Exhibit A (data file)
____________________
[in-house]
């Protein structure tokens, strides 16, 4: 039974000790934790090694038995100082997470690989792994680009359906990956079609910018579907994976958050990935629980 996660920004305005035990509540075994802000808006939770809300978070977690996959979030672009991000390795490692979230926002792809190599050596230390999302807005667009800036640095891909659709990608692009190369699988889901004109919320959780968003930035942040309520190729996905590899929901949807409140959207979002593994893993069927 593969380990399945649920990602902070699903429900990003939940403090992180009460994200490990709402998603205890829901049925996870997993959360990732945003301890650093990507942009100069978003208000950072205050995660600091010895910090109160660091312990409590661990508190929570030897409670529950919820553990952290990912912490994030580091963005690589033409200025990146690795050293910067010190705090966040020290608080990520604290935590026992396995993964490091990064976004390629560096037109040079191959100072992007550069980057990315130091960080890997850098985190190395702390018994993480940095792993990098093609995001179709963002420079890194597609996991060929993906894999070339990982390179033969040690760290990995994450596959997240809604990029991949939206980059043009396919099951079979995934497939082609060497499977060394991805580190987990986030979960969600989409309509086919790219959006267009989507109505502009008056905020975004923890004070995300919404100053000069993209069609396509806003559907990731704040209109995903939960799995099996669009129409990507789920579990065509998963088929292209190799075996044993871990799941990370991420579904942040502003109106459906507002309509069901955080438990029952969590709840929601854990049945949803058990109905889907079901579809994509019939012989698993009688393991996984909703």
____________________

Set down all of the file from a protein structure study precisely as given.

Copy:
[in-house]
């Protein structure tokens, strides 16, 4: 039974000790934790090694038995100082997470690989792994680009359906990956079609910018579907994976958050990935629980 996660920004305005035990509540075994802000808006939770809300978070977690996959979030672009991000390795490692979230926002792809190599050596230390999302807005667009800036640095891909659709990608692009190369699988889901004109919320959780968003930035942040309520190729996905590899929901949807409140959207979002593994893993069927 593969380990399945649920990602902070699903429900990003939940403090992180009460994200490990709402998603205890829901049925996870997993959360990732945003301890650093990507942009100069978003208000950072205050995660600091010895910090109160660091312990409590661990508190929570030897409670529950919820553990952290990912912490994030580091963005690589033409200025990146690795050293910067010190705090966040020290608080990520604290935590026992396995993964490091990064976004390629560096037109040079191959100072992007550069980057990315130091960080890997850098985190190395702390018994993480940095792993990098093609995001179709963002420079890194597609996991060929993906894999070339990982390179033969040690760290990995994450596959997240809604990029991949939206980059043009396919099951079979995934497939082609060497499977060394991805580190987990986030979960969600989409309509086919790219959006267009989507109505502009008056905020975004923890004070995300919404100053000069993209069609396509806003559907990731704040209109995903939960799995099996669009129409990507789920579990065509998963088929292209190799075996044993871990799941990370991420579904942040502003109106459906507002309509069901955080438990029952969590709840929601854990049945949803058990109905889907079901579809994509019939012989698993009688393991996984909703």